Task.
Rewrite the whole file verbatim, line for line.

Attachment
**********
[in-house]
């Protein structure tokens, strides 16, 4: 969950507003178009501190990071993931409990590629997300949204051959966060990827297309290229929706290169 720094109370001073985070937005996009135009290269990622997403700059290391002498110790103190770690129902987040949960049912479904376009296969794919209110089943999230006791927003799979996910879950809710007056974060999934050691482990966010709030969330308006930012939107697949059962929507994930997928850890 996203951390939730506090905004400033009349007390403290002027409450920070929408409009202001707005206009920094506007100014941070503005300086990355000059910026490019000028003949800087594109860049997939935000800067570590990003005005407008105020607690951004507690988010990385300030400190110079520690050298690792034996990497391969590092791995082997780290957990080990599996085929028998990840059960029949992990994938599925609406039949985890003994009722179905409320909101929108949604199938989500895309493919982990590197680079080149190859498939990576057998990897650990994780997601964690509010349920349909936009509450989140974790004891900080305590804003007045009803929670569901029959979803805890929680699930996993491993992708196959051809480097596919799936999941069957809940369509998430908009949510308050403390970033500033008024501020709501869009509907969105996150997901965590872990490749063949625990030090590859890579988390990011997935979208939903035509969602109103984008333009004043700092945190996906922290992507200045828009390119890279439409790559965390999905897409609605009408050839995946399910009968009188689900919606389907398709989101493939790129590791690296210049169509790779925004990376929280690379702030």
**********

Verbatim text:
[in-house]
């Protein structure tokens, strides 16, 4: 969950507003178009501190990071993931409990590629997300949204051959966060990827297309290229929706290169 720094109370001073985070937005996009135009290269990622997403700059290391002498110790103190770690129902987040949960049912479904376009296969794919209110089943999230006791927003799979996910879950809710007056974060999934050691482990966010709030969330308006930012939107697949059962929507994930997928850890 996203951390939730506090905004400033009349007390403290002027409450920070929408409009202001707005206009920094506007100014941070503005300086990355000059910026490019000028003949800087594109860049997939935000800067570590990003005005407008105020607690951004507690988010990385300030400190110079520690050298690792034996990497391969590092791995082997780290957990080990599996085929028998990840059960029949992990994938599925609406039949985890003994009722179905409320909101929108949604199938989500895309493919982990590197680079080149190859498939990576057998990897650990994780997601964690509010349920349909936009509450989140974790004891900080305590804003007045009803929670569901029959979803805890929680699930996993491993992708196959051809480097596919799936999941069957809940369509998430908009949510308050403390970033500033008024501020709501869009509907969105996150997901965590872990490749063949625990030090590859890579988390990011997935979208939903035509969602109103984008333009004043700092945190996906922290992507200045828009390119890279439409790559965390999905897409609605009408050839995946399910009968009188689900919606389907398709989101493939790129590791690296210049169509790779925004990376929280690379702030």